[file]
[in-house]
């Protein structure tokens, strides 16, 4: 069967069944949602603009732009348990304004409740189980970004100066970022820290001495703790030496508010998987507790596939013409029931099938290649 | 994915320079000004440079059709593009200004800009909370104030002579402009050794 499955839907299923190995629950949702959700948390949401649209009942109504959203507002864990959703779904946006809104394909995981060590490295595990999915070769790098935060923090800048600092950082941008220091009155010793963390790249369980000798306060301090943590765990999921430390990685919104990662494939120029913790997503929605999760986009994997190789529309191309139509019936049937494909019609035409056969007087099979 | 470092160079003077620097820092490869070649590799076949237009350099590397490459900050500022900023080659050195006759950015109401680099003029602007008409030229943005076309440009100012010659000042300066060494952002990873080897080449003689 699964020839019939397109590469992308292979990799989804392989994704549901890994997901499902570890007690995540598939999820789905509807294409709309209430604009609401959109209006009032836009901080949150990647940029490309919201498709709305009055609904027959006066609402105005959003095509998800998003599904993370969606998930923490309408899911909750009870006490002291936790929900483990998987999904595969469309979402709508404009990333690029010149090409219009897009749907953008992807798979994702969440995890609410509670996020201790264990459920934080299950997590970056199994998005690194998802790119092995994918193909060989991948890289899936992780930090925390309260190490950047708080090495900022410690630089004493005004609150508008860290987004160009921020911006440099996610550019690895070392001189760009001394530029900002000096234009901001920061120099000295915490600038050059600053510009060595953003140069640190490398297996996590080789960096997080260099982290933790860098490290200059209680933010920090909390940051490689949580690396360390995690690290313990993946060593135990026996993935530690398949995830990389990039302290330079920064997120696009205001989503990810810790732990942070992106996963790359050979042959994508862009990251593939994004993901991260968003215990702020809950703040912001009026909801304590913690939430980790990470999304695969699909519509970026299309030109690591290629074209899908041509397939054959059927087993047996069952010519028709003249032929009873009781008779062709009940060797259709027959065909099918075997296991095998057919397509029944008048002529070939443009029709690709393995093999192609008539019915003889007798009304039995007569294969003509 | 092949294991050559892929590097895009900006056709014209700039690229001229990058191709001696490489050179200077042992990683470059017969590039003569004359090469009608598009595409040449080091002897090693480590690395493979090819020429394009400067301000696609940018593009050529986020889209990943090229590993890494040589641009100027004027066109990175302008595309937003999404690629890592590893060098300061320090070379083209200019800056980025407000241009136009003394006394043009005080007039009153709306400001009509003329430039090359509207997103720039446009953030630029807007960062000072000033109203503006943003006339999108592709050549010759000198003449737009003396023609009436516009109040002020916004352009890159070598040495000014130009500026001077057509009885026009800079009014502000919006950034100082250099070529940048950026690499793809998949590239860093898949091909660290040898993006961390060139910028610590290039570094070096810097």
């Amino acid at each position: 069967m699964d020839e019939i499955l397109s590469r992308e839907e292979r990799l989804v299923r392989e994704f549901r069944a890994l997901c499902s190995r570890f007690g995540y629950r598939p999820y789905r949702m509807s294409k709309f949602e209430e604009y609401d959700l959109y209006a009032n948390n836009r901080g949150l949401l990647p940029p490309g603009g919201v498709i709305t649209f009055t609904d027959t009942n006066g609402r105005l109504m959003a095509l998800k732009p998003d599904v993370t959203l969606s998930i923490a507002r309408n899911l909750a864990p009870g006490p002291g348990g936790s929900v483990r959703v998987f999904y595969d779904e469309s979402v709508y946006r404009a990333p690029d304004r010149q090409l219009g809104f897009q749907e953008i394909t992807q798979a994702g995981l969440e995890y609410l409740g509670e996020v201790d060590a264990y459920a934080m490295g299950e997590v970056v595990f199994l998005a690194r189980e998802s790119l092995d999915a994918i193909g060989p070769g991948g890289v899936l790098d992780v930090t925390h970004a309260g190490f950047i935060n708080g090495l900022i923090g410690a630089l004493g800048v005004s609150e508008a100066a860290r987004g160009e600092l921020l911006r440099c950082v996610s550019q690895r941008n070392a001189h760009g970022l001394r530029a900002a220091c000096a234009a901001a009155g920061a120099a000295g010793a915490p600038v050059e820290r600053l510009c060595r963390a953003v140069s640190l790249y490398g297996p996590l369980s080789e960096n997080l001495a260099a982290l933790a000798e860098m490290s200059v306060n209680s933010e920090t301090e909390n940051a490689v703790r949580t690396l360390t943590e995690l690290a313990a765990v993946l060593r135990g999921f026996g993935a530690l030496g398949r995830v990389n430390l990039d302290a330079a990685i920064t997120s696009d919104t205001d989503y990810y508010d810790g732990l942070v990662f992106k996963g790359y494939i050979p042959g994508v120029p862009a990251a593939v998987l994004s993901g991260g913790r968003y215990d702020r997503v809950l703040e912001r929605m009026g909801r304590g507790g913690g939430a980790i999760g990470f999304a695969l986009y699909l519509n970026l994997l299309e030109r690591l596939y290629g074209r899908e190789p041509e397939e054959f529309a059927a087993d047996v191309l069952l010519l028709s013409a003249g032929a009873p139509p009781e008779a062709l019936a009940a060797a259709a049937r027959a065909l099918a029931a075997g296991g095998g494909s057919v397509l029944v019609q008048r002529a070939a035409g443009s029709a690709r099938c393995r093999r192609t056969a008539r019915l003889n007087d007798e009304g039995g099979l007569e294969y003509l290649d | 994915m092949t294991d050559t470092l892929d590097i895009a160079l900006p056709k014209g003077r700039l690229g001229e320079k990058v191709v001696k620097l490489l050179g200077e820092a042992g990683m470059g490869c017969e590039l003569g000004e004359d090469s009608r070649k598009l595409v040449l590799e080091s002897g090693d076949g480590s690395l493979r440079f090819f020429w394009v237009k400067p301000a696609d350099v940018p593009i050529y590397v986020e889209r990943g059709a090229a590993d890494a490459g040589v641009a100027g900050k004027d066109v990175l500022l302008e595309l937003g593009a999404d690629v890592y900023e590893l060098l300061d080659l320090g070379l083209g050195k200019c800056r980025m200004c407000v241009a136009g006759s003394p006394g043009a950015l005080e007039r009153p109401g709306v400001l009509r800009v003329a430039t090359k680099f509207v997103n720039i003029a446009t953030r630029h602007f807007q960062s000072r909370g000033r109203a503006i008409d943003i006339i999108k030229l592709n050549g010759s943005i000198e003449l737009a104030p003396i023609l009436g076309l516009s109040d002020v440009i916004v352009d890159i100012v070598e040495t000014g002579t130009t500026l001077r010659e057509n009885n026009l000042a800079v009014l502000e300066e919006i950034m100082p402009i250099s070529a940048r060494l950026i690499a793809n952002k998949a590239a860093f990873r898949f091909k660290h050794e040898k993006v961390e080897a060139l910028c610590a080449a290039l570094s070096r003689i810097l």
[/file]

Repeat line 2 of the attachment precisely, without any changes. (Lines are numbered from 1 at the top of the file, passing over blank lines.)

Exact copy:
């Protein structure tokens, strides 16, 4: 069967069944949602603009732009348990304004409740189980970004100066970022820290001495703790030496508010998987507790596939013409029931099938290649 | 994915320079000004440079059709593009200004800009909370104030002579402009050794 499955839907299923190995629950949702959700948390949401649209009942109504959203507002864990959703779904946006809104394909995981060590490295595990999915070769790098935060923090800048600092950082941008220091009155010793963390790249369980000798306060301090943590765990999921430390990685919104990662494939120029913790997503929605999760986009994997190789529309191309139509019936049937494909019609035409056969007087099979 | 470092160079003077620097820092490869070649590799076949237009350099590397490459900050500022900023080659050195006759950015109401680099003029602007008409030229943005076309440009100012010659000042300066060494952002990873080897080449003689 699964020839019939397109590469992308292979990799989804392989994704549901890994997901499902570890007690995540598939999820789905509807294409709309209430604009609401959109209006009032836009901080949150990647940029490309919201498709709305009055609904027959006066609402105005959003095509998800998003599904993370969606998930923490309408899911909750009870006490002291936790929900483990998987999904595969469309979402709508404009990333690029010149090409219009897009749907953008992807798979994702969440995890609410509670996020201790264990459920934080299950997590970056199994998005690194998802790119092995994918193909060989991948890289899936992780930090925390309260190490950047708080090495900022410690630089004493005004609150508008860290987004160009921020911006440099996610550019690895070392001189760009001394530029900002000096234009901001920061120099000295915490600038050059600053510009060595953003140069640190490398297996996590080789960096997080260099982290933790860098490290200059209680933010920090909390940051490689949580690396360390995690690290313990993946060593135990026996993935530690398949995830990389990039302290330079920064997120696009205001989503990810810790732990942070992106996963790359050979042959994508862009990251593939994004993901991260968003215990702020809950703040912001009026909801304590913690939430980790990470999304695969699909519509970026299309030109690591290629074209899908041509397939054959059927087993047996069952010519028709003249032929009873009781008779062709009940060797259709027959065909099918075997296991095998057919397509029944008048002529070939443009029709690709393995093999192609008539019915003889007798009304039995007569294969003509 | 092949294991050559892929590097895009900006056709014209700039690229001229990058191709001696490489050179200077042992990683470059017969590039003569004359090469009608598009595409040449080091002897090693480590690395493979090819020429394009400067301000696609940018593009050529986020889209990943090229590993890494040589641009100027004027066109990175302008595309937003999404690629890592590893060098300061320090070379083209200019800056980025407000241009136009003394006394043009005080007039009153709306400001009509003329430039090359509207997103720039446009953030630029807007960062000072000033109203503006943003006339999108592709050549010759000198003449737009003396023609009436516009109040002020916004352009890159070598040495000014130009500026001077057509009885026009800079009014502000919006950034100082250099070529940048950026690499793809998949590239860093898949091909660290040898993006961390060139910028610590290039570094070096810097």